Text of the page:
Kob are a potentially large, marine coastal top fish predator of the Indo-Pacific region.
View 8 listings
price starting from
to the nearest trip

Where and When?

The typical kob is an Indo-Pacific coastal marine fish found along the shores of many countries and continents including Africa, India, China, Australia and Japan. It is usually found at depths between 0-100 m. (0-328 ft) and seems to be most common at depths of 20-40 m. (65-131 ft.). Some adults enter and stay for extended periods in estuaries or close inshore while most juveniles are found only in these areas. Generally, they are found in regions with sandy or muddy bottoms and their large eyes favour hunting at night or in turbid water conditions. While not usually associated with solid structure, they often aggregate around places such as wrecked ships or rocky outcrops during their, often, long migrations. Kob are present in some areas throughout the year, but often they only pass through or reach areas during their migrations. They naturally feed mostly after dark but, particularly in muddy waters, they can be induced to feed during daylight, though early mornings and evenings are usually best. They feed throughout the year and also during their migrations.

About Kob

The best known “kob” fish is Argyrosomus japonicus and it has a plethora of colloquial names in the various localities within its distribution. Around Australia it is known as the mulloway, jewfish, butterfish or kingfish, in South Africa it is called the kob, dusky kob, kabeljou or salmon and in Japan o-nibe. Kob are members of the Sciaenidae family, which has several similar species, but the true kob is the largest member and an important recreational angling species where it is found. This silvery and bronze-green fish is torpedo shaped with a sloping head, large eyes and a big mouth at the front of the head. The teeth are many, but small and backward curved. Kob can attain 2 m. in length (79 in.) and a mass of 77 kg. (170 lbs.). They feed mostly on fish, as adults, but younger individuals often eat benthic invertebrates. Kob are an inshore marine species that favours turbid (muddy) waters and often enters estuaries. Juveniles tend to stay in estuaries or close inshore. As a shoaling species, this species undergoes important spawning migrations that are often well known and closely followed by sport anglers.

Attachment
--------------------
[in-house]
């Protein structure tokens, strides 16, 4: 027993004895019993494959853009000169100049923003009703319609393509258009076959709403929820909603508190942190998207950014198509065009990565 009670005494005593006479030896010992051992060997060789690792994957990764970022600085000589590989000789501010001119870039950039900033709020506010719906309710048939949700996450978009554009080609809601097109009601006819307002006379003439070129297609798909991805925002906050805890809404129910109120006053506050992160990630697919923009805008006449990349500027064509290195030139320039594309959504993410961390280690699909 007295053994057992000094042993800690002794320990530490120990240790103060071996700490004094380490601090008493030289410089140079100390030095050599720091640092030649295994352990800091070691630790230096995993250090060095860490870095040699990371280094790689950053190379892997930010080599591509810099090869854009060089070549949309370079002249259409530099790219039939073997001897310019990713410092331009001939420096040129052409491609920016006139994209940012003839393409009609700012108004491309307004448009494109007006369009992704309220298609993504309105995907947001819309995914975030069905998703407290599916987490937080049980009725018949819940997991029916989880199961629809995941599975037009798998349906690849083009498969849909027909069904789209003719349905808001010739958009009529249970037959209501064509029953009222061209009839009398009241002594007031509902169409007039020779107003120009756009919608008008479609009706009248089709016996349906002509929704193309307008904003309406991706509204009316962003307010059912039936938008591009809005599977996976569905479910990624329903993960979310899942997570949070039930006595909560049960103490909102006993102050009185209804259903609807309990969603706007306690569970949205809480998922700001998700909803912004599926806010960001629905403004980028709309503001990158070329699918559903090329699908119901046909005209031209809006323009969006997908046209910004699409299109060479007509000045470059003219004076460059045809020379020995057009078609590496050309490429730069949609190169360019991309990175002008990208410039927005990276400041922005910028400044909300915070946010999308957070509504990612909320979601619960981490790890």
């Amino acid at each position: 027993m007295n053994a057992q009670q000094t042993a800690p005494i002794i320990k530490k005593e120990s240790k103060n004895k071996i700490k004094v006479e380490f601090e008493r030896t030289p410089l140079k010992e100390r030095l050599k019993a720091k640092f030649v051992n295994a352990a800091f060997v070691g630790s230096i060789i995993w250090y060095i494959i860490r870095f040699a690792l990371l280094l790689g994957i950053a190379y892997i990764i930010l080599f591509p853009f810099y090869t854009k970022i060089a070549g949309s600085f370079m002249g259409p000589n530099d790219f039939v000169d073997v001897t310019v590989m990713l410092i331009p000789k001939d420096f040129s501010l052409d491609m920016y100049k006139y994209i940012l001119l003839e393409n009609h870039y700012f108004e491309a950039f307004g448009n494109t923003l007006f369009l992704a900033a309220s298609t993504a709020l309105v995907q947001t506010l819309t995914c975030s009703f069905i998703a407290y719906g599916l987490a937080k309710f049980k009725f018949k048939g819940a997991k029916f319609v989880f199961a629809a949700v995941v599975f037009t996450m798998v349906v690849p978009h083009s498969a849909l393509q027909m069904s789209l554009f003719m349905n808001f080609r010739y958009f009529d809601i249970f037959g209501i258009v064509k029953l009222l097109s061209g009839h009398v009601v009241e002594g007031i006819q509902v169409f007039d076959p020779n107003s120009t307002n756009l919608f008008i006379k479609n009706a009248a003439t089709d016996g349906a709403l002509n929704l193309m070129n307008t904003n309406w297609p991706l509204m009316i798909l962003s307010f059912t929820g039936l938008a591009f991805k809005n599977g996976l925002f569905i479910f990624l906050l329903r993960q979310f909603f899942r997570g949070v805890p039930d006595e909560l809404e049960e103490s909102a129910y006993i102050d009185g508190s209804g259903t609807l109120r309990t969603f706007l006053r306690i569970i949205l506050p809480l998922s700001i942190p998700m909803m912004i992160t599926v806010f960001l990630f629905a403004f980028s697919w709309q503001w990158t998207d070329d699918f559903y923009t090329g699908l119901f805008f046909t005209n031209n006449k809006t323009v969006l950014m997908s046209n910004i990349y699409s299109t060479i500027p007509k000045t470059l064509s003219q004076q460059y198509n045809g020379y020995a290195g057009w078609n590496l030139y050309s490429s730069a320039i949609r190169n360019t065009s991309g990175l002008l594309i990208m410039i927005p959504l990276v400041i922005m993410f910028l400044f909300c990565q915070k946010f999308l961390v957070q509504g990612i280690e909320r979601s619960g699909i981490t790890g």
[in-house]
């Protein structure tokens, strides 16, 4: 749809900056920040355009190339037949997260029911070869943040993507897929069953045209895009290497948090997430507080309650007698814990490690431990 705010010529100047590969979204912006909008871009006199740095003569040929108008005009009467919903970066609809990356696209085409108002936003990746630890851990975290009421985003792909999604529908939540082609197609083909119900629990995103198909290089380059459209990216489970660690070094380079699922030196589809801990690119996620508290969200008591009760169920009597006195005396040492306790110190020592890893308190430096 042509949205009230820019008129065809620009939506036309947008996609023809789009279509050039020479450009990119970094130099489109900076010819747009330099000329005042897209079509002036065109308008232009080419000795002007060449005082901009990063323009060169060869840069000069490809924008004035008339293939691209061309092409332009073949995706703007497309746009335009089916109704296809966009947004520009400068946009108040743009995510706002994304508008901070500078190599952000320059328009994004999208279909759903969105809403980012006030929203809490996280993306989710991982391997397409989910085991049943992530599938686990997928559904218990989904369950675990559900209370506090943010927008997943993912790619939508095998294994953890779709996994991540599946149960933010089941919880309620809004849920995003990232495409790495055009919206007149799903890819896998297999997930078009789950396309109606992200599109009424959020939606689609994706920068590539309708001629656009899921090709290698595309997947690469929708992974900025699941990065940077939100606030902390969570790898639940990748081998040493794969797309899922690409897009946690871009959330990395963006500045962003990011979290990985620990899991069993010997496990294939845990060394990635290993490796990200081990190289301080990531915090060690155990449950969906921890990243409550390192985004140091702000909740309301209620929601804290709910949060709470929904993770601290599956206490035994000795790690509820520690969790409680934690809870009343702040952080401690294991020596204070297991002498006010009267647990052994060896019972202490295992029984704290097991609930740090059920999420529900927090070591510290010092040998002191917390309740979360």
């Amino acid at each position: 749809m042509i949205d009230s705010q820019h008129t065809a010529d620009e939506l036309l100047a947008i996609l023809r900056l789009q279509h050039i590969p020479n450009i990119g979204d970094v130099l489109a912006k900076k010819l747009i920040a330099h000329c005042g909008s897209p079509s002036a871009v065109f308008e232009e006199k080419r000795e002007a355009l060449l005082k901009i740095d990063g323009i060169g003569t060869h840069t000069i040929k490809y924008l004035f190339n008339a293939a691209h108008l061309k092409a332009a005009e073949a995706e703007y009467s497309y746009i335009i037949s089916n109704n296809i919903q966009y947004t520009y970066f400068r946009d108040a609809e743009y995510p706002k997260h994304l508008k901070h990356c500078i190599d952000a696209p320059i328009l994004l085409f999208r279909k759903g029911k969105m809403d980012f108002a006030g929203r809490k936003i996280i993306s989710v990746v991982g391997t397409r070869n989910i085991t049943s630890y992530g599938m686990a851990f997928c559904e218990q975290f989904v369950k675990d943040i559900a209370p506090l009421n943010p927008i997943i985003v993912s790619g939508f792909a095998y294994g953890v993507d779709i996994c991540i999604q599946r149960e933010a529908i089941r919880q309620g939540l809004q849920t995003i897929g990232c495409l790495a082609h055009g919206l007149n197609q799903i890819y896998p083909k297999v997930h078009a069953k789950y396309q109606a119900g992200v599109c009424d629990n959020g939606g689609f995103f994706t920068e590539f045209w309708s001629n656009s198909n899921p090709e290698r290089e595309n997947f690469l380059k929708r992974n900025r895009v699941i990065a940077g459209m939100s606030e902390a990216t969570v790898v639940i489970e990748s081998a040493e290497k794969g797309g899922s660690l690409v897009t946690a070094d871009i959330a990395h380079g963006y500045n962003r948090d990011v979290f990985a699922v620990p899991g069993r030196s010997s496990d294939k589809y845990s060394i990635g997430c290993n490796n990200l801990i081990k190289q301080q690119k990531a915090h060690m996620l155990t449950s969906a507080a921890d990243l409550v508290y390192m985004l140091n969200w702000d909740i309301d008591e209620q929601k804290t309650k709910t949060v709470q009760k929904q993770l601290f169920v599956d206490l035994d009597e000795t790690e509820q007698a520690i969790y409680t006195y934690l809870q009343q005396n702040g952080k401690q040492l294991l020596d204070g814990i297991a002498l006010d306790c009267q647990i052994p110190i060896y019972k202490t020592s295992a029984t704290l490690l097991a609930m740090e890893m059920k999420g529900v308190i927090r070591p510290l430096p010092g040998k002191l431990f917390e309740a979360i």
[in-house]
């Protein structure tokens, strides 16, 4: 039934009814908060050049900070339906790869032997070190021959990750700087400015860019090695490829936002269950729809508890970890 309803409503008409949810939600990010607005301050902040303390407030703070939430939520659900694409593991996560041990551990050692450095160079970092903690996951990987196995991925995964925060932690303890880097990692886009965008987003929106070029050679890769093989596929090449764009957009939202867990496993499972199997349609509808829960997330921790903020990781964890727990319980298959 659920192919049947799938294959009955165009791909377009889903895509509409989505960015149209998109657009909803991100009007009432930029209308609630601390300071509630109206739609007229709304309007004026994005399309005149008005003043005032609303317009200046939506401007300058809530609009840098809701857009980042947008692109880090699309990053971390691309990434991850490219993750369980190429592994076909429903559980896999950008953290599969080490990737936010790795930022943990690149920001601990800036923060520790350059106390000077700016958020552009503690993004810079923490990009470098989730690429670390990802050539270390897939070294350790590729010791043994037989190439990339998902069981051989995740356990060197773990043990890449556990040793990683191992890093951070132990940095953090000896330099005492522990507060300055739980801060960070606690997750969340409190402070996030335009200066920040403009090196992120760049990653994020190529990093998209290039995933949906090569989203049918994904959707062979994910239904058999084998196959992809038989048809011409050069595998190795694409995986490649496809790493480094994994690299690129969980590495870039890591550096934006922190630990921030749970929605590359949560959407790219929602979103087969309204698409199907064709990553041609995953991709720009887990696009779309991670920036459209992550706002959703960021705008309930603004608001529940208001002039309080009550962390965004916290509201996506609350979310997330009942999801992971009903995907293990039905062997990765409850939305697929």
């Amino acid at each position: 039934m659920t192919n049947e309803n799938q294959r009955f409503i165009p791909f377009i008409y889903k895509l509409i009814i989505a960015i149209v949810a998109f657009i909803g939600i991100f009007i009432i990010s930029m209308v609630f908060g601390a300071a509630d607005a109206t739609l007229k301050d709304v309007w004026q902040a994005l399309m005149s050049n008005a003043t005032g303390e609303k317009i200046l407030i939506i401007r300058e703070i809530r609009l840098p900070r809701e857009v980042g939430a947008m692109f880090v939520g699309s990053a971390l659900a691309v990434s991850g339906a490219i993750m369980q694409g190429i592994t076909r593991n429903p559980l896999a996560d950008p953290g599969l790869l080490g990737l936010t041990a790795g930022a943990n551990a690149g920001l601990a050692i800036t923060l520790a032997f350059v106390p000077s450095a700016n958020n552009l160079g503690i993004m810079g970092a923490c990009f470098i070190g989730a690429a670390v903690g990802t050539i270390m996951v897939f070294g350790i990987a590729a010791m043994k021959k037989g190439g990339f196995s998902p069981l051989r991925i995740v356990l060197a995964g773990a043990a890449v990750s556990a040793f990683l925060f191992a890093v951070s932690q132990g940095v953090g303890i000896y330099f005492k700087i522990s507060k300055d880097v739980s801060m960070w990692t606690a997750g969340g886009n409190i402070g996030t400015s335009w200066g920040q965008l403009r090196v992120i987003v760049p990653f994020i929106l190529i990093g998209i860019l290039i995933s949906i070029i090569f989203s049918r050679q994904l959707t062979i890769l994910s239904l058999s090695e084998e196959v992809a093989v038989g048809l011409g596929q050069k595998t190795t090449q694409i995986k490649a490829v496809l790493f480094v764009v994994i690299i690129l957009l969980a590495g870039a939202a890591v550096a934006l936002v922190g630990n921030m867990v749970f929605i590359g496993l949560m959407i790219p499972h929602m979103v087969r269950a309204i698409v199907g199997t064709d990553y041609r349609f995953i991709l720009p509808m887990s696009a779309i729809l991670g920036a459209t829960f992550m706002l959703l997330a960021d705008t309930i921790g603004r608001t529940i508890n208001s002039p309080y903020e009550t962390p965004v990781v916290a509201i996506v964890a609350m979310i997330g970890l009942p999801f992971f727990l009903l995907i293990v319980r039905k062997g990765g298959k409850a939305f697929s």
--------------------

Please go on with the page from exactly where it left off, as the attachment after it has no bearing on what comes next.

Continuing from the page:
How to Catch?

Within their distribution range, kob are highly sought after by sport anglers. This has sadly resulted in severe stock depletion in many areas and often restrictions such as size and bag limits have been introduced. In Australia, some stocks seem to be increasing again while, in many areas, stocks remain depressed with few large fish being caught. Kob are generally viewed as “difficult to catch” but can be caught from shores, in estuaries and harbours and in many coastal areas, from small boats and charters. Most angling is carried out using medium to heavy spinning equipment and live, dead or artificial baits can be used to good effect. Shore or pier angling using live or dead baits of fish, squid or shrimp, work well and recently plastics, such as “paddle tails”, have been found to be very effective when water clarity is good. Boat fishing using jigs or plastics can work well, particularly after dark, where this is practical. Large kob are now rare in most areas, but the capture of one is a memorable and exceptional experience to be remembered by some or envied by other anglers.